Black British Style was co-curated by Carol Tulloch and Shaun Cole at the Victoria & Albert Museum in 2004-05. It was the first major exhibition in a national museum devoted to showing the dress practices of black people in Britain from the late 1940s to 2004 as they confronted the tenets of different to present a sense of ‘authenticity’ to their lived experience. It builds on previous V&A exhibitions: Streetstyle: From Sidewalk to Catwalk, and From 1945 to Tomorrow (1994-5) as well as associated publications.
It brought into being for me, how and why black men, women and children styled their bodies in post-war Britain, through migration, religious, secular or political activities, and the dress choices and practices, sartorial aesthetics, as well as embodied dignity and aspirations for respect. The exhibition was curated with care towards the material culture of garments and accessories contextualized by archive photography, film, and oral testimonies. Revisiting Black British Style through the lens of the present, raises questions about representations of dressed black body now as the internet develops.
Black style is a complex commodity, and the dressed black body exposes the complexities of blackness, which in Black British Style speaks to people of the African diaspora who share the legacy of the rupture and trauma caused by Transatlantic slavery. Black style tends to conjure images of black youth and the street, but there is more to black life than this, such as everyday dress, occasional and traditional clothing. There is also an archive of black styles including garments and looks, such as the black beret and leather jacket styling of the Black Panthers reclaimed by contemporary Black Lives Matter protesters. Black style cannot simply be defined as on a black body, with questions of appropriation and commodification as enacted through social media. Nor is it simply what is worn, but how it is performed with an individual walk, gesture, and even patter. Black dress aesthetic draws on contemporary and historical references from across the African diaspora, and influenced by factors and pressures around Western culture, urban prowess, group affinity, pleasure expressing femininity, masculinity or sexuality, and the desire for the ingenuity of designer clothes.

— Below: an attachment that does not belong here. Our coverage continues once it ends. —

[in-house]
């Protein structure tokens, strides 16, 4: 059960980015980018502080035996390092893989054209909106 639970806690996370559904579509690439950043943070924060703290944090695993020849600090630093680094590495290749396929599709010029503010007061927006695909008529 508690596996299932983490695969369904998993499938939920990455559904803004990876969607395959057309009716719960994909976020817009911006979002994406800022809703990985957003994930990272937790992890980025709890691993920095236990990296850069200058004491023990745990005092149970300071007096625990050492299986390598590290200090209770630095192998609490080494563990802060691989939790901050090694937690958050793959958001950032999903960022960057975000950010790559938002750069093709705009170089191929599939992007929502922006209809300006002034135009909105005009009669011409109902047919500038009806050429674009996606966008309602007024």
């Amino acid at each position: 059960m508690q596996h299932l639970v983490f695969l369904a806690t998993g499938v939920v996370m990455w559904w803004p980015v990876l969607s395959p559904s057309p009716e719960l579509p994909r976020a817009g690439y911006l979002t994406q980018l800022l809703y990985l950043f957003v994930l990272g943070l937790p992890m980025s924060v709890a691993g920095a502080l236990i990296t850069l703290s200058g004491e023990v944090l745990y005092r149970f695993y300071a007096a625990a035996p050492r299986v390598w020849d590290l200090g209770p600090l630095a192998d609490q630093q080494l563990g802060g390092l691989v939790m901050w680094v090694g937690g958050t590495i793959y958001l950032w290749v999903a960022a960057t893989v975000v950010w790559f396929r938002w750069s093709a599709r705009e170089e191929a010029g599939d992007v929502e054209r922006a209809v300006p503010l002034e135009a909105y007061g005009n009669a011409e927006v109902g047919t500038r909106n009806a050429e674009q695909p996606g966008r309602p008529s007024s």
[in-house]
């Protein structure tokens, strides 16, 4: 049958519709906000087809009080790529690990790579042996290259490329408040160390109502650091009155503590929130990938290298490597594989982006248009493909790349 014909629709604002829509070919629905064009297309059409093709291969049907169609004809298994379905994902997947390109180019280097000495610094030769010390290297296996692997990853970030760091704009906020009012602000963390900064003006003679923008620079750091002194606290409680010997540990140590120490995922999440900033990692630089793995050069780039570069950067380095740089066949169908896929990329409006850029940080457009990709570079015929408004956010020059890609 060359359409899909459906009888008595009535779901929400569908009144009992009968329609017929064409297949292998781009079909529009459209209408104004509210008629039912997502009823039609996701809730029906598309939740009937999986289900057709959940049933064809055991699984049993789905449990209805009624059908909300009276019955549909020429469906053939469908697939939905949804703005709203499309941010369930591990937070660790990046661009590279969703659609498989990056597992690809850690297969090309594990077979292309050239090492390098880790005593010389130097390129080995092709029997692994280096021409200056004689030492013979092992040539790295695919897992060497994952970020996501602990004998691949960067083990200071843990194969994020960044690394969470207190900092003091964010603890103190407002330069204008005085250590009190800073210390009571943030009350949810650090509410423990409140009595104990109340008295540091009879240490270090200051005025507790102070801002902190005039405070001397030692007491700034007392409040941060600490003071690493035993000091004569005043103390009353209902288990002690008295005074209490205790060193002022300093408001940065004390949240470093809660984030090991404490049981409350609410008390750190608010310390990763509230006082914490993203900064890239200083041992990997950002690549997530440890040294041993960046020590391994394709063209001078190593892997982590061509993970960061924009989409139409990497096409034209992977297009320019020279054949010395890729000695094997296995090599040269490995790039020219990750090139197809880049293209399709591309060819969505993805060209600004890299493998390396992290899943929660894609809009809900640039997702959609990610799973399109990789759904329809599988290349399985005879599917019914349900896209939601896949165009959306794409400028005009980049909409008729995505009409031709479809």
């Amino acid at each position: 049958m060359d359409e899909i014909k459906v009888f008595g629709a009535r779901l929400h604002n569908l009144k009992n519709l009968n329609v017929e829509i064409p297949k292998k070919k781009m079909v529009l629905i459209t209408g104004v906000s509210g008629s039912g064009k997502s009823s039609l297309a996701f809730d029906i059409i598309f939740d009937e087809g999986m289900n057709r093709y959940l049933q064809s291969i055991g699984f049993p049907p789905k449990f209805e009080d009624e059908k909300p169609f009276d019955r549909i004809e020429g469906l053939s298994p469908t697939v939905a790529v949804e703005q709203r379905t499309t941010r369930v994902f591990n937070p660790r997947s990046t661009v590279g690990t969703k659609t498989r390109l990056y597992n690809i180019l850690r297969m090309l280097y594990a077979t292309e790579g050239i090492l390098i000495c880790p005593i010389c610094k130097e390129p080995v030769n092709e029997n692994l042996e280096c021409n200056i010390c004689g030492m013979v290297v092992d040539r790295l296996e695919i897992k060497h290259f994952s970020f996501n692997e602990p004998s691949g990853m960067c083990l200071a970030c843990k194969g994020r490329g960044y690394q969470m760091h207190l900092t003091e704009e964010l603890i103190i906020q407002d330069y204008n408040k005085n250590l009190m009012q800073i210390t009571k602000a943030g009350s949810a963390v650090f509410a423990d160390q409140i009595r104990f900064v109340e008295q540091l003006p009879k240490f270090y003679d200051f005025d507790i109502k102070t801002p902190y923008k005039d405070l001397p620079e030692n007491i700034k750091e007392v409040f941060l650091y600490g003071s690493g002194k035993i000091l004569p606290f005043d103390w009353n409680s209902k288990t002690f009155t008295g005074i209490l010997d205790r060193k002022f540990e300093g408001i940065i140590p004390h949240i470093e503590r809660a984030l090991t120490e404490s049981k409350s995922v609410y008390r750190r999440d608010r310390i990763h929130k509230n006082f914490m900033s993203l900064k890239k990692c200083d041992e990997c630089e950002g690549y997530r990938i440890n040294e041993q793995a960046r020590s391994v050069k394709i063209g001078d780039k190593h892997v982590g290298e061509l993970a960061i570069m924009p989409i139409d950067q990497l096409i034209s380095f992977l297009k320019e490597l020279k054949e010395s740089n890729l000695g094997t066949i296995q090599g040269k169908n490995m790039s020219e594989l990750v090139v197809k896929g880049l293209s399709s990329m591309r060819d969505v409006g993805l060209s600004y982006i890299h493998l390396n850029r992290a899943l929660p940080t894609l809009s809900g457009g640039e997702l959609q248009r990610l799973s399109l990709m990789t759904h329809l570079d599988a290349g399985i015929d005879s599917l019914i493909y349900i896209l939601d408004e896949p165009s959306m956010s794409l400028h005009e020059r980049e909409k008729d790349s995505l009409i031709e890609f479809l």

Crucially, black style expresses collective and subjective cultural identity in the dignity of dress as an agent of self-respect and human dignity, which echoes what Rex Nettleford called ‘smaditisation’ in the ways the Jamaican underclass expressed selfhood through clothing. Dignity agency through dress resists essentialist stereotypes of black style by foregrounding a plurality of lived experience. The African-American scholar and activist W.E.B. Du Bois argued that individuals who do not protest against injustice are likely to lose a sense of their own dignity. In this spirit, Bernard Boxhill sees dignity as a subjective display demanding respect and equity from oppressors who see otherwise, such as those of the Windrush generation who find themselves treated as illegal immigrants, incarcerated and deported. In soothing their personal trauma, they hold their heads with pride because they know that the dignity displayed in their dress when they arrived is the same as now.
Music shapes black life, and it is the background beat to Black British Style, because it brings people together to soothe the trauma of racial brutality, whether that be religious or secular music. These may be contrasting spaces, but unlike white culture, they represent the uniqueness embedded in black expressive culture that connects the spiritual with political and the sensual, such as the gospel music and Rock ‘n’ Roll electric guitar playing of Sista Rosetta Tharpe, to the erotic spirituality of Marvin Gaye and Prince. This is also evident in the dressed styles of black funerary rites across the African diaspora, where respectability hegemony towards ‘correct’ forms of attire sits alongside more conspicuous more dress that together celebrate the life of the deceased allowing the spirit to see properly what is being mourned for.
The aesthetic poignancy of Black British Style resonates in the twenty-first century, where heredity and traditions of style accumulated over more than 50 years, shaped in part by the politics of race and ethnicity, evoke visual pleasure and invoke possible futures, which testifies to the black permanence in Britain.
© Dr. Michael McMillan – June 2021